Life as an Extreme Sport

The General

My sister is amazing. She has been my mother’s constant caretaker, day and night, for a month, watching one of the most painful things I think anyone can ever watch – the physical and mental decline of a parent. And she still manages to be cheerful, strong, calm, and collected.

It’s all her years, of course, working in oncology, at RMC, even at CHOP on the transplant project. She’s mastered that art of the distance, of the shield. Me? I’m an emotional wreck. I lost it this morning, and then when my brother started crying tonight, well, that set me off, too.

I cried into Mom’s hair as I wished her good night. I kissed her forhead, I ran my hands through her hair, I told her how much I loved her, and she told me she loves me – and I couldn’t leave. I was choked up and crying and breaking the no hard sobbing around Mom rule, but I kissed her head again and smelled her hair and told her again how much I love her, and then I told her to sleep tight and not let the bed bugs bite.

She repeated that last bit to me, don’t let the bed bugs bite, and then she rewarded me with the most treasured of things, she laughed, what passes for a laugh now, and smiled.

Tracy, though, deals with it all – and does it with amazing skill and grace. She came upstairs to sit with me, hold my hand and comfort me, and talked for a while about her thoughts about going into palliative care, and as strange as it is to picture for me, it was like bells going off at the natural fit. My sister has an amazing gift with the dying – of strength and patience and boundless love.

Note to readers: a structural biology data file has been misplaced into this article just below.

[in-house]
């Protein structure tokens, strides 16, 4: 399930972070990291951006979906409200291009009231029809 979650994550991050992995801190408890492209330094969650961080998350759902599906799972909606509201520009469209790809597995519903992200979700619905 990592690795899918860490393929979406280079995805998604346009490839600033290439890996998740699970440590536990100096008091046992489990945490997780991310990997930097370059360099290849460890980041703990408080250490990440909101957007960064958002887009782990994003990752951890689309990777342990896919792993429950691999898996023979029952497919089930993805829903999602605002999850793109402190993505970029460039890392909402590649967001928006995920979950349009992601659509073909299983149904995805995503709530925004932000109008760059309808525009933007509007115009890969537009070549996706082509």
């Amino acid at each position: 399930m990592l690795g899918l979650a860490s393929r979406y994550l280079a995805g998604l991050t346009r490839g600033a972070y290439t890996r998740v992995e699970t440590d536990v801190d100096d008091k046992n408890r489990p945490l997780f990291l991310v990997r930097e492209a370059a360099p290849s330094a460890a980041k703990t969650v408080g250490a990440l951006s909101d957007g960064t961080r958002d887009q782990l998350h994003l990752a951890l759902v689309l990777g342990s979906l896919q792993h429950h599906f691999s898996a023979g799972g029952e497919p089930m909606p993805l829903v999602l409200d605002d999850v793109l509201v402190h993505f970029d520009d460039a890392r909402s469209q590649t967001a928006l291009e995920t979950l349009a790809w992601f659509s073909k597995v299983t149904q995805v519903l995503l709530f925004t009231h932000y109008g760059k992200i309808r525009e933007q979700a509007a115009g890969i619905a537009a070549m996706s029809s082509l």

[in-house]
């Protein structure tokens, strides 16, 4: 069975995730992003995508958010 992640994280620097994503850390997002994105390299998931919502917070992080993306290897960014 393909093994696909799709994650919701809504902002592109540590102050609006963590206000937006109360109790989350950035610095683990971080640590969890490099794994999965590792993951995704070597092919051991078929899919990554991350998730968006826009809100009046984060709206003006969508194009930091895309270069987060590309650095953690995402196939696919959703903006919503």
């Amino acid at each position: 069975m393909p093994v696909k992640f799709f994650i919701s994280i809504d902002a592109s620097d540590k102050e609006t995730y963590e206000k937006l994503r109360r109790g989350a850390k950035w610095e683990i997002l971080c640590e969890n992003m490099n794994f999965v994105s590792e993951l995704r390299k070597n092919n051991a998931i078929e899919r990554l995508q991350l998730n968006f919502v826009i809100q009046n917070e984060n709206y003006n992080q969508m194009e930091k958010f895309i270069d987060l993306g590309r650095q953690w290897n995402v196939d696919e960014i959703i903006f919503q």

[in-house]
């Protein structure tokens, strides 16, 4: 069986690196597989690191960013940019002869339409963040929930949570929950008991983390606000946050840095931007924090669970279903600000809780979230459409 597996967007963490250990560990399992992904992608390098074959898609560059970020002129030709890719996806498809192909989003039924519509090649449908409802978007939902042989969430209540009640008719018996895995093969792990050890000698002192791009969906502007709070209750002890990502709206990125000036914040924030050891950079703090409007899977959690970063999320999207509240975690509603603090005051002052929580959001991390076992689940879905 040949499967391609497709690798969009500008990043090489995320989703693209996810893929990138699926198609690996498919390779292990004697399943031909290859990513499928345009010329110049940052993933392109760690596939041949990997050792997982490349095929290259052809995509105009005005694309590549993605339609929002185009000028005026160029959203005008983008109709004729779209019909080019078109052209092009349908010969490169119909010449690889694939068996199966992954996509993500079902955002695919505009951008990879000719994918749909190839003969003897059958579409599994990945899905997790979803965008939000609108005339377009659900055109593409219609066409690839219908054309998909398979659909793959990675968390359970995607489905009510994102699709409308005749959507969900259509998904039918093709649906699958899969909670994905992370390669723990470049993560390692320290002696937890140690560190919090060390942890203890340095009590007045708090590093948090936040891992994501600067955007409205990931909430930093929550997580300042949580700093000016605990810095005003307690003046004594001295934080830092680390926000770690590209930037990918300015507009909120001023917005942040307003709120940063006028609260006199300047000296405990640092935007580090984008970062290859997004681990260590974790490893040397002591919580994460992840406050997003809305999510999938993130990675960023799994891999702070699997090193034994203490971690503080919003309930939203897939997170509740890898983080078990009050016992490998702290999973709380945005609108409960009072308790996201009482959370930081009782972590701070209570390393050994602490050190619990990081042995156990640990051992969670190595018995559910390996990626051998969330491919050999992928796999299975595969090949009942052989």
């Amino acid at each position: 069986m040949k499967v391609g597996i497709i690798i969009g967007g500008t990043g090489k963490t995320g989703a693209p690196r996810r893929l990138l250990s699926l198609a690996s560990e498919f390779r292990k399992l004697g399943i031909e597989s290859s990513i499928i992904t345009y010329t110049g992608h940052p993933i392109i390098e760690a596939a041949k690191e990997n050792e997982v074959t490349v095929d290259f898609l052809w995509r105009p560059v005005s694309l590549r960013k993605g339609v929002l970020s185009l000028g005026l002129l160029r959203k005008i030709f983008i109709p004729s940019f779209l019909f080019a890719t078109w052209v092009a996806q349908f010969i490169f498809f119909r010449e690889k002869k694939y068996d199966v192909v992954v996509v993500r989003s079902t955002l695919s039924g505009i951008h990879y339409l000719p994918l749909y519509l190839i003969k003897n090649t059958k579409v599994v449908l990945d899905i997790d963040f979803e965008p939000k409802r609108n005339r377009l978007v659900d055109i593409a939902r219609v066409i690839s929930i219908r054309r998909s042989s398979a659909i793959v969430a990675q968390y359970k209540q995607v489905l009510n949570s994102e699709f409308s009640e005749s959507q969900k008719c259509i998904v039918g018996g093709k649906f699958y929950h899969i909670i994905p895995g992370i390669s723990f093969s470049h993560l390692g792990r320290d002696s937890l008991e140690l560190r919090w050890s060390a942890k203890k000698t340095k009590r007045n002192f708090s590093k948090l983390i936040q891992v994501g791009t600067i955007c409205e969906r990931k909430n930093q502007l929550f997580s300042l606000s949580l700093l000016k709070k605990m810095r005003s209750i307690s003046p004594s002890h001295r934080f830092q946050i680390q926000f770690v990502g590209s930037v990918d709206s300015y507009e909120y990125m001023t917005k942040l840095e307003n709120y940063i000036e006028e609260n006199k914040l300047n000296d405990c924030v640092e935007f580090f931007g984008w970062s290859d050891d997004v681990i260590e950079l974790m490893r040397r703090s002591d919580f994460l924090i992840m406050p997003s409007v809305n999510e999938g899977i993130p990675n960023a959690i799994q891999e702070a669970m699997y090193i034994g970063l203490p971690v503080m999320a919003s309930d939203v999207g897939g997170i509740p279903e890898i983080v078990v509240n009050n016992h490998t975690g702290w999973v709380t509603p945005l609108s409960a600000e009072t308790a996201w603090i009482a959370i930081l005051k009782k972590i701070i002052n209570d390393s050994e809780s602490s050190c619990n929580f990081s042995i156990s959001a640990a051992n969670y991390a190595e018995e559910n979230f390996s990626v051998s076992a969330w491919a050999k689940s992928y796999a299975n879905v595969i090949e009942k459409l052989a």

I envy her for that, and the stillness that seems to be necessary to do this.

I am the restless one. The one who’s job is to hold Mom’s hand, to let her know I’m here, to comfort, to assist Tracy in whatever way I can, and most of all, make Mom laugh. I’m the one thinking forward to funerals and relatives and details, things that keep my hands and mind busy. I guess it’s my own way of having an emotional shield.

I spent a lot of this last year being jealous of Tracy, and a bit resentful (and yes, she reads this blog, and yes, she knows this – one of the things I love about my sister is the fact that we actually do talk about this stuff). She got to be here, be close to Mom, doing all the things she’s done… but finally? I’m not. Not because my back hurts, or my arm, or that I’m tired, or stressed about work, or any of the numerous things. But resenting Tracy her ability to be here is like resenting a sunflower for moving as the sun arcs across the sky – she is just doing what her innate gift is.

We all have our innate gifts, and they are unique to each individual. Being upset and jealous over the fact that my sister managed to have just the right gift is just… silly. In fact, I am, more than anything, grateful. I’m grateful, and thankful, that things have worked out that my family has been able to be my mother’s caretaker. As she has gone through this process, of illness to the dying process, she has not been in the hands of strangers. She has never been in a hospital for long. She has always been taken care of by her family, and fiercely protected by them.

And I’m also grateful, and thankful, that she understands that it’s important that we – Timothy, Dad, and myself – are as involved as we can be. That we can give her water, help to move her, hold her hand. That Tracy doesn’t have to do everything, she just has to be the General leading the rest of us.

She is an excellent General.


  1. Kelly . . .

    you have such a gift for stories. It brings tears to this stranger’s eyes, as we get set to bring a new life into this world. Be kind to yourself, friend.

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